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Companies should consider using social networking to their advantage

Much has been reported about the risks associated with social networking: liability in the form of discrimination or harassment suits, decreased productivity, and privacy infringement, just to name a few. In fact, according to Susan Miele, senior partner at Camden Consulting Group, the greatest risk to employers of employees’ social networking use include:

  • Employees spend too much time on social networking sites during work hours, resulting in decreased productivity and focus.
  • Employees post confidential or proprietary information about the Company on their social networking site.
  • Employees give recommendations or other commentary about coworkers, in violation of the Company’s reference policy.
  • Employees make negative, disrespectful or potentially harassing statements about colleagues or the Company on these sites.
  • Employees make statements on their personal sites that could be attributed to the Company.
  • Employees claim that their privacy or other legal rights were violated as a result of the Company’s improperly accessing private sites, and/or taking action against the employees based on allegedly private postings.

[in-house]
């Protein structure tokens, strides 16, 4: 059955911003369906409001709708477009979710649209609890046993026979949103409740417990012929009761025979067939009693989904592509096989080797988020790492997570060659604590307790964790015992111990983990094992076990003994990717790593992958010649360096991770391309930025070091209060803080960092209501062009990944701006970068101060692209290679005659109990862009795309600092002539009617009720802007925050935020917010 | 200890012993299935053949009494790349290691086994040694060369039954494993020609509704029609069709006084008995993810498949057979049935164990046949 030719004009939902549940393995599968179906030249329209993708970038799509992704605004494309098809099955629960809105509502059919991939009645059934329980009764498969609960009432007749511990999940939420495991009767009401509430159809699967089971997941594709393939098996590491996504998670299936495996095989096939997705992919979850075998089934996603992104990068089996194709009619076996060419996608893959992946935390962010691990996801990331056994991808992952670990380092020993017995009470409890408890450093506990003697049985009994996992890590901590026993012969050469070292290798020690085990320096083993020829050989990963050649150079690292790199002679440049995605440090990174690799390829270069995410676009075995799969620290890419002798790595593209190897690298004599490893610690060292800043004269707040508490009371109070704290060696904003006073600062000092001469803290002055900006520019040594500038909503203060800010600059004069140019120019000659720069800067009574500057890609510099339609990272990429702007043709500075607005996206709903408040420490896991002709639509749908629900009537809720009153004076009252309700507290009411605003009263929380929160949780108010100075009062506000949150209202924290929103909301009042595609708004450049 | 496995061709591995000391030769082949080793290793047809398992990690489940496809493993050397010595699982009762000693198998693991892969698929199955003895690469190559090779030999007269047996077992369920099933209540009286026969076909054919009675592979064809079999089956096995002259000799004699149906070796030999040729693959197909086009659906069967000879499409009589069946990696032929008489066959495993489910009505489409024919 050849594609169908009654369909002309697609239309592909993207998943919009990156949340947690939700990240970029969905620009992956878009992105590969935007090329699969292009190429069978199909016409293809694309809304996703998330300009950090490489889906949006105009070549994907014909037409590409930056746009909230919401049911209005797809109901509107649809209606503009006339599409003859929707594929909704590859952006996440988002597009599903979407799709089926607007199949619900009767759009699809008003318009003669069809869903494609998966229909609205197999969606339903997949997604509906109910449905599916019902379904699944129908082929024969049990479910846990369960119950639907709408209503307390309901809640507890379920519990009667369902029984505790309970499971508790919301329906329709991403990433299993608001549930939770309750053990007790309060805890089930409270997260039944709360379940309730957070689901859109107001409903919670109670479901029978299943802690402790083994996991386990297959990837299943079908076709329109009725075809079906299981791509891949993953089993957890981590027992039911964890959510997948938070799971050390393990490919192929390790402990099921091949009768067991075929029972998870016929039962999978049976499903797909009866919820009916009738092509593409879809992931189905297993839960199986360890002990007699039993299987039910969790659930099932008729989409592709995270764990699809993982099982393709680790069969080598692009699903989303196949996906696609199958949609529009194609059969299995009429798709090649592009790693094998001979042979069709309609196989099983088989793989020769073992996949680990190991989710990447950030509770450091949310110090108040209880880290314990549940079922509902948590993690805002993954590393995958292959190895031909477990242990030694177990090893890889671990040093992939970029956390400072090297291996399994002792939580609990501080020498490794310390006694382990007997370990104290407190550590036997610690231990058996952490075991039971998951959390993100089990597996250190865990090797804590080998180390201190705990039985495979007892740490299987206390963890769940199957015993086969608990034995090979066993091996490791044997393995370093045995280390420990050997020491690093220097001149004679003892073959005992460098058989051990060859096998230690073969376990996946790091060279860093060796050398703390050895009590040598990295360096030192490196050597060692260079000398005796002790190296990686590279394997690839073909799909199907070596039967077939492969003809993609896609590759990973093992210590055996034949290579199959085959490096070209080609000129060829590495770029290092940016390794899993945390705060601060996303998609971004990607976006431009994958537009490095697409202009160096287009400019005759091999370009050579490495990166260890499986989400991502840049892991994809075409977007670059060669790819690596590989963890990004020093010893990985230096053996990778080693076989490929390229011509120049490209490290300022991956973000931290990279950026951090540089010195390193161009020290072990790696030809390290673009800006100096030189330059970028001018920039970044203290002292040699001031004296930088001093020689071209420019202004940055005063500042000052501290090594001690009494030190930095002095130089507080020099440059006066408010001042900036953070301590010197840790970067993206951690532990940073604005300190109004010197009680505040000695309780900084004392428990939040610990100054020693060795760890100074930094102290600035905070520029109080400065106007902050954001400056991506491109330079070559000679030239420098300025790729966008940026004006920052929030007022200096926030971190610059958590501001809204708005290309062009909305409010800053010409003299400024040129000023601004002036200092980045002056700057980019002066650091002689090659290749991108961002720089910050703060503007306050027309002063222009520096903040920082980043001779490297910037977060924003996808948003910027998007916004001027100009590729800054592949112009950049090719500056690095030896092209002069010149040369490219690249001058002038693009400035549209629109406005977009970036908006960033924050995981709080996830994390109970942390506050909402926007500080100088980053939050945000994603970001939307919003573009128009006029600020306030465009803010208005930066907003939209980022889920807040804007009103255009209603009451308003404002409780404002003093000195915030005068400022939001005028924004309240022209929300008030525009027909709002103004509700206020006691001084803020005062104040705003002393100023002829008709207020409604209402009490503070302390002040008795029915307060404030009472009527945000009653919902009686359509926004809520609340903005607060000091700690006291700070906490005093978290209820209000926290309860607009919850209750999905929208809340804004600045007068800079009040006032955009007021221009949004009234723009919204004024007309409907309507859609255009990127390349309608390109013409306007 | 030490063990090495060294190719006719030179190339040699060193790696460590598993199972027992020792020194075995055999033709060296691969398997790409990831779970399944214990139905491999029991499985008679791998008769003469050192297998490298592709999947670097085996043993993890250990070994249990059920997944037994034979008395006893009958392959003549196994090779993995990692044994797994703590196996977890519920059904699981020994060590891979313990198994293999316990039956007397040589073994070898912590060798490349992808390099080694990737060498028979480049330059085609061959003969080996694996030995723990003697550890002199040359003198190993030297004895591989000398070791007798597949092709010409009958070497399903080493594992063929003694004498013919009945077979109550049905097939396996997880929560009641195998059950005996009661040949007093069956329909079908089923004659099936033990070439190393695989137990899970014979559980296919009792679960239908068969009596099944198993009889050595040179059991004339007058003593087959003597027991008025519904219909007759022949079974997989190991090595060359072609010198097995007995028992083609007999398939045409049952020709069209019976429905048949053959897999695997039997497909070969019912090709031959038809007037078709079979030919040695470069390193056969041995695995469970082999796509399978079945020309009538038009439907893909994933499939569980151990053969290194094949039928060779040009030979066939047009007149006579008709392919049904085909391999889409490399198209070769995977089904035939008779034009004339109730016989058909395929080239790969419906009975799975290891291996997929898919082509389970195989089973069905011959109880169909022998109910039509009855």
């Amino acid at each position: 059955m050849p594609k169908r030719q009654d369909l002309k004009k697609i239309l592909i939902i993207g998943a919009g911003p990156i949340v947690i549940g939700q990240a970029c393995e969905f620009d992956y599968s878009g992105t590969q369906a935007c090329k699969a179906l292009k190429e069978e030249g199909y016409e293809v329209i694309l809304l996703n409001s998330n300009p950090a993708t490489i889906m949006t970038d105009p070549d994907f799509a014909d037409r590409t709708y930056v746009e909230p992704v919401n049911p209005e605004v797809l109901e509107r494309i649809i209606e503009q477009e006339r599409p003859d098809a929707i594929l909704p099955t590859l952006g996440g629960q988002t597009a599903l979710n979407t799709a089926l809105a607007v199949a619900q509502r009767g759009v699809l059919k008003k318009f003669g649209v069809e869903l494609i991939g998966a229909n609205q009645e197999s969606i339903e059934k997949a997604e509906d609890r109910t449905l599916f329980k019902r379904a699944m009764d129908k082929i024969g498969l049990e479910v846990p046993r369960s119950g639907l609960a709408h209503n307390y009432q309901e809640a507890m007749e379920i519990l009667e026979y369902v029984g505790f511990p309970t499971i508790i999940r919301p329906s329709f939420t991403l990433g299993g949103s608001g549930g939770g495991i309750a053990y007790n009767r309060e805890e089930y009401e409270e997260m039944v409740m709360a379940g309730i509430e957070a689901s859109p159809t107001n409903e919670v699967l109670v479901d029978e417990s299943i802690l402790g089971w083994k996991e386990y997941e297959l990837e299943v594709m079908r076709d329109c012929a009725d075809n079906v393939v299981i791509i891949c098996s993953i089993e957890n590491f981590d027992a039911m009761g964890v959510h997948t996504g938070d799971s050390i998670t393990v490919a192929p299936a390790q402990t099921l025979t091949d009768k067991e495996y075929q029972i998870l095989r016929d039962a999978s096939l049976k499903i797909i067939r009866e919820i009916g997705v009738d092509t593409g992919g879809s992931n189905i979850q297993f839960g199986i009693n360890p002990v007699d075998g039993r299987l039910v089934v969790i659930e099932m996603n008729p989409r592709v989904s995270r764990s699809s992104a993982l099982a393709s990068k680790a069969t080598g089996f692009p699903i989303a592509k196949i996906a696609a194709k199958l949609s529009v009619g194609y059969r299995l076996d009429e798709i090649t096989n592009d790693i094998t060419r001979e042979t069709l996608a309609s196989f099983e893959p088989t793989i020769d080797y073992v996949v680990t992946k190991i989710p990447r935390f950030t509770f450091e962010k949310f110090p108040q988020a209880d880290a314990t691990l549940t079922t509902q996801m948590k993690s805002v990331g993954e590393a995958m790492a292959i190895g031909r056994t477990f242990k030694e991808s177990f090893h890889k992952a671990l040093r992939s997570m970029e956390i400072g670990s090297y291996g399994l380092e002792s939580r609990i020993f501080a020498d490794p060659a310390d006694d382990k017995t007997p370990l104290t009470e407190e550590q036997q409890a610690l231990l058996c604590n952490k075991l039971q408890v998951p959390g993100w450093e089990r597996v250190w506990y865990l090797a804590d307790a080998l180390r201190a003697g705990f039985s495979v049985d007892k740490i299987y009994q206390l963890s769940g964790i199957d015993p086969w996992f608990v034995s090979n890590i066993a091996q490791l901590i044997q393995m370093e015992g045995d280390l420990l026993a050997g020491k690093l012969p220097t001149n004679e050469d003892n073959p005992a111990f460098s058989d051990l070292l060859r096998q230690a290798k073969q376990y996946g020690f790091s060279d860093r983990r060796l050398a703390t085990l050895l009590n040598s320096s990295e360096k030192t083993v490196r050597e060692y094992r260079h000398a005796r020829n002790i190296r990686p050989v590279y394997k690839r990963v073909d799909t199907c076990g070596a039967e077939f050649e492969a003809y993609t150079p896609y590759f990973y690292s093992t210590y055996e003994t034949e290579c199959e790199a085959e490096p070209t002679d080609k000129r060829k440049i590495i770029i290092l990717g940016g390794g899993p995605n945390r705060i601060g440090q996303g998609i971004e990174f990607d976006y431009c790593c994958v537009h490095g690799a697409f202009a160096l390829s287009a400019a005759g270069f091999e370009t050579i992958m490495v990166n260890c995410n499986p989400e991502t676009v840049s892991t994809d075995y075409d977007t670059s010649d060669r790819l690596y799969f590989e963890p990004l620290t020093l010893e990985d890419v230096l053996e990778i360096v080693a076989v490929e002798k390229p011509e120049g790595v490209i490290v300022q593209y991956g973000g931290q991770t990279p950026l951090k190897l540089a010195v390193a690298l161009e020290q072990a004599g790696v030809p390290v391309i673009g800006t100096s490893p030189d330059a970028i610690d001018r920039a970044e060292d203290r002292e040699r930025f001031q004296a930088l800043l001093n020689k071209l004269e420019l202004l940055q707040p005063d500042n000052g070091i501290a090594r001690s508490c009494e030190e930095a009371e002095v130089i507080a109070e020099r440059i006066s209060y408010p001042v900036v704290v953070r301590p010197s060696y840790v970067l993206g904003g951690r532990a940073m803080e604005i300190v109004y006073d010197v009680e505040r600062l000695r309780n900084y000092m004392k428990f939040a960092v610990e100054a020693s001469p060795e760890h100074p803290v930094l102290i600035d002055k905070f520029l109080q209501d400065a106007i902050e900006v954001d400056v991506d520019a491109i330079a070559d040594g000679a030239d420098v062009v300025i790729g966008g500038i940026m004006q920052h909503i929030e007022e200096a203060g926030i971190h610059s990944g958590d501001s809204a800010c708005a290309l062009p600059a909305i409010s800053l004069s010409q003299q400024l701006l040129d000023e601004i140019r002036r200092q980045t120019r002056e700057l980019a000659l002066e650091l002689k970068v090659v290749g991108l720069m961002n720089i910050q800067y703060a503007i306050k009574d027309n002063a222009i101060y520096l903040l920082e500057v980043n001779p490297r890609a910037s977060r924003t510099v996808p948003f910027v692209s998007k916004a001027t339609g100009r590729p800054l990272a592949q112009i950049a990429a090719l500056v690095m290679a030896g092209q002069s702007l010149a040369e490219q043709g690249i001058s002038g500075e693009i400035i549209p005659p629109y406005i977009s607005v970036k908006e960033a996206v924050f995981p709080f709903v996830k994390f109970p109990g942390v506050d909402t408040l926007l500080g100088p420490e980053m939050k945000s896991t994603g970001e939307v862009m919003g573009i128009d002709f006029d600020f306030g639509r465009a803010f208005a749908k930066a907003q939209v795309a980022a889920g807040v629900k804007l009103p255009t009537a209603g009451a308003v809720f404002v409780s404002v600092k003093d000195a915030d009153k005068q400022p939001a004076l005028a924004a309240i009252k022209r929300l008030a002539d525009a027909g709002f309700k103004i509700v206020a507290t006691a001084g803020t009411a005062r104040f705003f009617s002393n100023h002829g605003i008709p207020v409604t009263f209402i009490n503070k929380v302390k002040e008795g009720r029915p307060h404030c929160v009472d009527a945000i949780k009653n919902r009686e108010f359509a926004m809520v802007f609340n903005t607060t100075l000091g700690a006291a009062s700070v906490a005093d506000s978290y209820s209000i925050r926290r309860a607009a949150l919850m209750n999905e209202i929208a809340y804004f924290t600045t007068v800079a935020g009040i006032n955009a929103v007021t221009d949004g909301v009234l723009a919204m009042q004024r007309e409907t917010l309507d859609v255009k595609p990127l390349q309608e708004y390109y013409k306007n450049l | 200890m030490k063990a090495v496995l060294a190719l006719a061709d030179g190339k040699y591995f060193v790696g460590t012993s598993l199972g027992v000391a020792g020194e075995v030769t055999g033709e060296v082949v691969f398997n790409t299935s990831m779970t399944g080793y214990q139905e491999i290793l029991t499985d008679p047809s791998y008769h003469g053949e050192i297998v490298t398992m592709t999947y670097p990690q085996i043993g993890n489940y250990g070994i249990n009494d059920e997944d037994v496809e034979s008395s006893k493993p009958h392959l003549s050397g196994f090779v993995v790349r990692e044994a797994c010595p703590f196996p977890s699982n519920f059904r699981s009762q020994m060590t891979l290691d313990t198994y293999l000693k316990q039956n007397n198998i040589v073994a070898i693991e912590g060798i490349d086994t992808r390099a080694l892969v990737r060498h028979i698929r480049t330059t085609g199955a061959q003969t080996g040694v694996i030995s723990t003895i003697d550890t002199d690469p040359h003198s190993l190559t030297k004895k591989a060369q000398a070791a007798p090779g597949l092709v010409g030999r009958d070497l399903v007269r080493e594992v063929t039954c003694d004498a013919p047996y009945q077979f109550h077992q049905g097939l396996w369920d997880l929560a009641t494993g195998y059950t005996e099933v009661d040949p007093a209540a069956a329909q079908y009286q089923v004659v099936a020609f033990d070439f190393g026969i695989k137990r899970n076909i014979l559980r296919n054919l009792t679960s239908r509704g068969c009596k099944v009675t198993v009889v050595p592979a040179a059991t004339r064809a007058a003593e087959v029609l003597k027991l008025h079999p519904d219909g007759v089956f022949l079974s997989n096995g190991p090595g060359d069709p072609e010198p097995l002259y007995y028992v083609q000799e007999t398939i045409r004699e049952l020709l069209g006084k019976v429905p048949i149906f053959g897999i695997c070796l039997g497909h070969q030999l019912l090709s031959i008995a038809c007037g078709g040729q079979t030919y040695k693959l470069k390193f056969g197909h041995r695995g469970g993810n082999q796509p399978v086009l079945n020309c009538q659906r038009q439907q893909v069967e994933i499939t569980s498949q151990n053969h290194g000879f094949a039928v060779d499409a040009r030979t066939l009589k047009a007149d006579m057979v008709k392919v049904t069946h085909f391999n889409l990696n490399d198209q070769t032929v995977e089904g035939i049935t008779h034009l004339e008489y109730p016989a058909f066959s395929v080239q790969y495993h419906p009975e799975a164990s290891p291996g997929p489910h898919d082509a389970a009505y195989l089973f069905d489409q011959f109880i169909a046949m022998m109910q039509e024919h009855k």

But what about using social networking for the good of the organization? “With a properly-drafted policy, and with lawful periodic monitoring, employers can reduce many of these risks,” said Miele. Many organizations are beginning to realize that use of social networking sites, such as blogs, Twitter, Facebook, and MySpace can work to their advantage.

“Twitter, Facebook and the like give CEO’s and senior leaders the power to communicate instantly and with great regularity and consistency to large, globally diverse teams, including employees, contractors, and vendors,” said Miele. “This helps foster open communication, clarity of direction and goals and direct connection between individual team members and the leaders of the business.”

Drafting a social networking policy. Miele provided the following 10 tips to assist a company when drafting their social networking policy:

  1. No interference with work activities—consider monitoring software.
  2. Let employees know that their social networking activities outside of work may be viewed by Company management, and taken into account in assessing the employee’s performance, loyalty, etc.
  3. Publication of information on social networking sites must comply with all company policies regarding ethics, privacy, and the protection of confidential and proprietary information.
  4. Employees may not share Company or client secrets on social networking sites.
  5. Employees may not make references to Company clients, customers, or partners, without permission.
  6. On personal blogs, the employee should make clear that the views are the author’s, not the Company’s.
  7. Employees may not put Company logos and trademarks on personal social networking sites.